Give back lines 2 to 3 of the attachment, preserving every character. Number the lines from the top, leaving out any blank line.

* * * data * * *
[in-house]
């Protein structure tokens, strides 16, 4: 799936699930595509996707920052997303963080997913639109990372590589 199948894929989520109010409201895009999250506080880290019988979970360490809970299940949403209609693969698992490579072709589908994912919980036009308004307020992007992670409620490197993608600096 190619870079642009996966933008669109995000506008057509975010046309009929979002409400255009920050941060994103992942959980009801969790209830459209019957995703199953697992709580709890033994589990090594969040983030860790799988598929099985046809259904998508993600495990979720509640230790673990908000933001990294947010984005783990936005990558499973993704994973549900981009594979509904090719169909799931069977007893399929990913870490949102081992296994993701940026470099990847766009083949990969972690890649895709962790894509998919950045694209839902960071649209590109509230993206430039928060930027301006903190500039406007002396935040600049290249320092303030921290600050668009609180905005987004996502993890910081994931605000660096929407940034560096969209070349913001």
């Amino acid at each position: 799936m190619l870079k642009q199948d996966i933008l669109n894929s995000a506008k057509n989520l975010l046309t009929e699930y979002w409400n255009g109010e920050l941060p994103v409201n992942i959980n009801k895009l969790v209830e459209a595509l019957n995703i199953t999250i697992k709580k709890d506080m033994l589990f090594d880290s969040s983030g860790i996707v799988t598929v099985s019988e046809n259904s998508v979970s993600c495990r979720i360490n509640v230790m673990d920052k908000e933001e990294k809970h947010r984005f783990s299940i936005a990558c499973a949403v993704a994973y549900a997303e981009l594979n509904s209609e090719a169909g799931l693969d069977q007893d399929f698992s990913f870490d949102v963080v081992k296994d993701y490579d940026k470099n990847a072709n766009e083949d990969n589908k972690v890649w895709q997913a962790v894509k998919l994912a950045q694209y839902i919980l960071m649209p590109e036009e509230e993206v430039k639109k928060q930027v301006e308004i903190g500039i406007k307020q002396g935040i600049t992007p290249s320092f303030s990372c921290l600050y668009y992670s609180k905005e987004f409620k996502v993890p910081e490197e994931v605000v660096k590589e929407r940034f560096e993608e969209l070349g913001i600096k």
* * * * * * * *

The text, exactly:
């Protein structure tokens, strides 16, 4: 799936699930595509996707920052997303963080997913639109990372590589 199948894929989520109010409201895009999250506080880290019988979970360490809970299940949403209609693969698992490579072709589908994912919980036009308004307020992007992670409620490197993608600096 190619870079642009996966933008669109995000506008057509975010046309009929979002409400255009920050941060994103992942959980009801969790209830459209019957995703199953697992709580709890033994589990090594969040983030860790799988598929099985046809259904998508993600495990979720509640230790673990908000933001990294947010984005783990936005990558499973993704994973549900981009594979509904090719169909799931069977007893399929990913870490949102081992296994993701940026470099990847766009083949990969972690890649895709962790894509998919950045694209839902960071649209590109509230993206430039928060930027301006903190500039406007002396935040600049290249320092303030921290600050668009609180905005987004996502993890910081994931605000660096929407940034560096969209070349913001």
């Amino acid at each position: 799936m190619l870079k642009q199948d996966i933008l669109n894929s995000a506008k057509n989520l975010l046309t009929e699930y979002w409400n255009g109010e920050l941060p994103v409201n992942i959980n009801k895009l969790v209830e459209a595509l019957n995703i199953t999250i697992k709580k709890d506080m033994l589990f090594d880290s969040s983030g860790i996707v799988t598929v099985s019988e046809n259904s998508v979970s993600c495990r979720i360490n509640v230790m673990d920052k908000e933001e990294k809970h947010r984005f783990s299940i936005a990558c499973a949403v993704a994973y549900a997303e981009l594979n509904s209609e090719a169909g799931l693969d069977q007893d399929f698992s990913f870490d949102v963080v081992k296994d993701y490579d940026k470099n990847a072709n766009e083949d990969n589908k972690v890649w895709q997913a962790v894509k998919l994912a950045q694209y839902i919980l960071m649209p590109e036009e509230e993206v430039k639109k928060q930027v301006e308004i903190g500039i406007k307020q002396g935040i600049t992007p290249s320092f303030s990372c921290l600050y668009y992670s609180k905005e987004f409620k996502v993890p910081e490197e994931v605000v660096k590589e929407r940034f560096e993608e969209l070349g913001i600096k």